Once I was a clever boy learning the arts of Oxford... is a quotation from the verses written by Bishop Richard Fleming (c.1385-1431) for his tomb in Lincoln Cathedral. Fleming, the founder of Lincoln College in Oxford, is the subject of my research for a D. Phil., and, like me, a son of the West Riding.

I have remarked in the past that I have a deeply meaningful on-going relationship with a dead fifteenth century bishop...
It was Fleming who, in effect, enabled me to come to Oxford and to learn its arts, and for that I am immensely grateful.


Saturday, 19 March 2011

St Joseph's Church Pontefract


As today is the Solemnity of St Joseph I thought I would write something about the Catholic church in my home town of Pontefract, which is dedicated to him.

St. Joseph's Roman Catholic Church, Pontefract

St Joseph's Church Pontefract from the south east

Photograph supplied by and Copyright of Bill Henderson.

As the church is close to my old home it was a building that I saw virtually every day, although, being an Anglican in those days, I think I was twenty three before I ever set foot in it.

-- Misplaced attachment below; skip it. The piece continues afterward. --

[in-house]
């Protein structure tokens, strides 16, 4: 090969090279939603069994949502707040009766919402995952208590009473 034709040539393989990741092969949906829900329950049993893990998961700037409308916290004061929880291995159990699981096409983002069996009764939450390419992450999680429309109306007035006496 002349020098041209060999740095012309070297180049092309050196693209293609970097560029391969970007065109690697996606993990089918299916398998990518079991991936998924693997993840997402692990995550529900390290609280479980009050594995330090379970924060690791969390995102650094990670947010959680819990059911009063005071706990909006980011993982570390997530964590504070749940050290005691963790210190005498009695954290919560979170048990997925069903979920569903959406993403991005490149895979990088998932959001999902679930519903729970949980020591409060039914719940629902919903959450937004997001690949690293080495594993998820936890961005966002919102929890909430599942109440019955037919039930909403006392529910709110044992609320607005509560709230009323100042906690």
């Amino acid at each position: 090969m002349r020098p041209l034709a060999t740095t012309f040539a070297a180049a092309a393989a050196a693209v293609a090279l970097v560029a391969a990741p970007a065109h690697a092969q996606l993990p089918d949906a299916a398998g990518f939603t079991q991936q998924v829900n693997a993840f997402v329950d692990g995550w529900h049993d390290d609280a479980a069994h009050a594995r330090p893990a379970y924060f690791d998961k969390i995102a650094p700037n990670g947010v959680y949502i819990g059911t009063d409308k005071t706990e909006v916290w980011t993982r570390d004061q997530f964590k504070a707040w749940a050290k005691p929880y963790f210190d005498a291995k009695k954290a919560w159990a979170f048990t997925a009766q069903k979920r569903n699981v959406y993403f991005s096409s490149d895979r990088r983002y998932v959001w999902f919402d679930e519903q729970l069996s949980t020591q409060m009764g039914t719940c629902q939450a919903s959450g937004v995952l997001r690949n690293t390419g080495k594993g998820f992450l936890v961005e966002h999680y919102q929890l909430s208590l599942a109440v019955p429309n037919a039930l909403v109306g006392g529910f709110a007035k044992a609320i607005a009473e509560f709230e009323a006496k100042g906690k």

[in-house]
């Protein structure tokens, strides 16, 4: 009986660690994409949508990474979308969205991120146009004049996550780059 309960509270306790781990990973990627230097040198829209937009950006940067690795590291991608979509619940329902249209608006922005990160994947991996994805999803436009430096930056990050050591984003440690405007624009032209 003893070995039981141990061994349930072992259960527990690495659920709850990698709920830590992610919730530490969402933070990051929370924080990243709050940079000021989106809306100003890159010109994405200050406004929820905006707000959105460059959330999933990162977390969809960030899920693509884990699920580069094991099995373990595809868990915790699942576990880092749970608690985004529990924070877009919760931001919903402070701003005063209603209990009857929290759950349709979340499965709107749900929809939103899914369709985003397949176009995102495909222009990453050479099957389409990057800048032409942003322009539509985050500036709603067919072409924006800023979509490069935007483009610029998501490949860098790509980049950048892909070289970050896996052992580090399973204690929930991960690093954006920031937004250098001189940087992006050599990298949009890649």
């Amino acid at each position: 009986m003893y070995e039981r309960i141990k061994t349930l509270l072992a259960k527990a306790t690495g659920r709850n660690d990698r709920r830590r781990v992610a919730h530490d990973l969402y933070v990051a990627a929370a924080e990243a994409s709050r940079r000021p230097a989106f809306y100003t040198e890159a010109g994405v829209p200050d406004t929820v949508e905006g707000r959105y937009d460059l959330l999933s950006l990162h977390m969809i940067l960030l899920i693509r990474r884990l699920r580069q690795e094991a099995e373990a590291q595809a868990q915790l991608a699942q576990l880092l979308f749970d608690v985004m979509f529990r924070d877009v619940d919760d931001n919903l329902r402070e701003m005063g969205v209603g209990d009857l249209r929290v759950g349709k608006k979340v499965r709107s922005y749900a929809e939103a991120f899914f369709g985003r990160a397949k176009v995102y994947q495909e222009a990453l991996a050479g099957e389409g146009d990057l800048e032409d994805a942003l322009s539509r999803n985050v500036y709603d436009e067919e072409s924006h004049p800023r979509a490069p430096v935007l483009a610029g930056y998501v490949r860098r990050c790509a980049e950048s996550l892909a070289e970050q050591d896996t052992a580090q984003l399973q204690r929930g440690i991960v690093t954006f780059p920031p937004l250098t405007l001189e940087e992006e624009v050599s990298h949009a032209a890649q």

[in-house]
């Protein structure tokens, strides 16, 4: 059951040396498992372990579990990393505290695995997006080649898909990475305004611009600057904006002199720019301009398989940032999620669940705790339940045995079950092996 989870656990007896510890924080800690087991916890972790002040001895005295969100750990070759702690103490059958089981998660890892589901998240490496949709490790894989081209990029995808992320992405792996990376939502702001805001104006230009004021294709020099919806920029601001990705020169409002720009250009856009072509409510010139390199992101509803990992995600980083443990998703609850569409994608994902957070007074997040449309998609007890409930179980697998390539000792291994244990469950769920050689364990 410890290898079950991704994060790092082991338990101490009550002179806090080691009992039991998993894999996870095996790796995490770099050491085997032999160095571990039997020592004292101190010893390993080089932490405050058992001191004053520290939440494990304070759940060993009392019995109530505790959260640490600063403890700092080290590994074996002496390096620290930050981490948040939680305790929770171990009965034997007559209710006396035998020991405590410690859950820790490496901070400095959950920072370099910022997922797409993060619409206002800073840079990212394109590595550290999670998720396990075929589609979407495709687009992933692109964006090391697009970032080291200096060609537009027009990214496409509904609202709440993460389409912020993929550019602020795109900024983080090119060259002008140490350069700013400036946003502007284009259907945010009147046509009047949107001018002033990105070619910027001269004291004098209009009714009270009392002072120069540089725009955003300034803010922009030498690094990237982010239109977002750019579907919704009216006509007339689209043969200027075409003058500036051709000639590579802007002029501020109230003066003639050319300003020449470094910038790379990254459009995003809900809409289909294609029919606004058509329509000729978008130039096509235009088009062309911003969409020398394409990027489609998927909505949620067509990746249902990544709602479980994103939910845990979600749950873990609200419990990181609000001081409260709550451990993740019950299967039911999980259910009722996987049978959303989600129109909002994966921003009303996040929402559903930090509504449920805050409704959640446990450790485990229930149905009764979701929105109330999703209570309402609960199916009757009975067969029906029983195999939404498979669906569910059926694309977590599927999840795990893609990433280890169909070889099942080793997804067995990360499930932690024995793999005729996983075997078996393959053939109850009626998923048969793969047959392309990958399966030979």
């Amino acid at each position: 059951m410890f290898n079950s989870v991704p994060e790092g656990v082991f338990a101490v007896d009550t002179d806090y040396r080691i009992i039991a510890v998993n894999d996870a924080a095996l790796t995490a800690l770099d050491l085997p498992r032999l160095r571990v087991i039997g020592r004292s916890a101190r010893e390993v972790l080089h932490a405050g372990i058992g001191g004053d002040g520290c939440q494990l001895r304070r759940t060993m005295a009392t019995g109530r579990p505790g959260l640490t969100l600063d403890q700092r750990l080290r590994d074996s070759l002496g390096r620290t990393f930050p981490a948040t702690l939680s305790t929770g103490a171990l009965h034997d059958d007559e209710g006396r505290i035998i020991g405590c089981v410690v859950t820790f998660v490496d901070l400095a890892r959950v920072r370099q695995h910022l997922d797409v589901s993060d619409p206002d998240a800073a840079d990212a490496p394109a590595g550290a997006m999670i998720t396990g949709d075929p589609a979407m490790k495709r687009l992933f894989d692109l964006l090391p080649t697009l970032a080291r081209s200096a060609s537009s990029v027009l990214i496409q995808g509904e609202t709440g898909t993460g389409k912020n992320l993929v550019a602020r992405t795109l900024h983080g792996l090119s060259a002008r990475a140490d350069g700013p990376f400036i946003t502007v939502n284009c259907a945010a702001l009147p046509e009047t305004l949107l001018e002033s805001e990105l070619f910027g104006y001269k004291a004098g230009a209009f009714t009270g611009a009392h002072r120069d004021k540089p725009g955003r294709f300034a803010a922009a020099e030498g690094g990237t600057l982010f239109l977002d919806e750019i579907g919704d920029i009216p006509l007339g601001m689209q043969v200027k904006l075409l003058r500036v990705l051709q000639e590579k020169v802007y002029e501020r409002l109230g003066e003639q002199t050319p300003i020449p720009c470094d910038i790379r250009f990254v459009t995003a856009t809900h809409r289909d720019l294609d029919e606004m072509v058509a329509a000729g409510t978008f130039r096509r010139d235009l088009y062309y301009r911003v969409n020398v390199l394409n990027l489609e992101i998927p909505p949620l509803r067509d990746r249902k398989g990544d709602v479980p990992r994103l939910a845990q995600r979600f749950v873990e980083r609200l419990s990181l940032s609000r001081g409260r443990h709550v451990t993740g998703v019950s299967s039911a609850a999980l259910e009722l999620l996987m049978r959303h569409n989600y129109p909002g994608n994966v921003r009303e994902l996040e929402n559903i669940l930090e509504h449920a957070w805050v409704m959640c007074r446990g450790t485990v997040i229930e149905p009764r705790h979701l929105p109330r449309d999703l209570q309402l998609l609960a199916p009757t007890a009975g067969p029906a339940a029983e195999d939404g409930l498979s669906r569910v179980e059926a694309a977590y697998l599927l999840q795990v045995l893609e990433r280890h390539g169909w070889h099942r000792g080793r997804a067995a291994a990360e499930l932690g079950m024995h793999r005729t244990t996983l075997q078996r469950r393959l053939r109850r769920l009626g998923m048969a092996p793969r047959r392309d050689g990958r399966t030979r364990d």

It was built in 1806 to serve the long standing local recusant community, and architecturally resembles a nonconformist chapel rather than a church. At the east end and underneath the church, which is on the first floor is the presbytery. The structure is brick built, but is now covered with rendering. Inside the church is rather plain, with vaguely Neo-Classical details. I never saw it before its post-Vatican II reordering, but from pictures I have seen it had acquired some mock- gothic furnishings which have now gone.

As a local historian I became interested in local recusant history and used the typescript history kept at the church and compiled by the last of that tradition, Edward Woodcock. Since I used it that has apparently been lost, but I hope a copy does survive - there may, perhaps, be a copy in the diocesan archives. The photocopy I obtained for the local library has, I understand, been destroyed in an excess of zeal for copyright. It contained some fascinating oral tradition about Catholicism in the area in the eighteenth and nineteenth centuries as well as material about the Jesuit mission in the town. The parish has a continuous history from the reign of King James II, when it was very active, and was run by the Jesuits until 1890.


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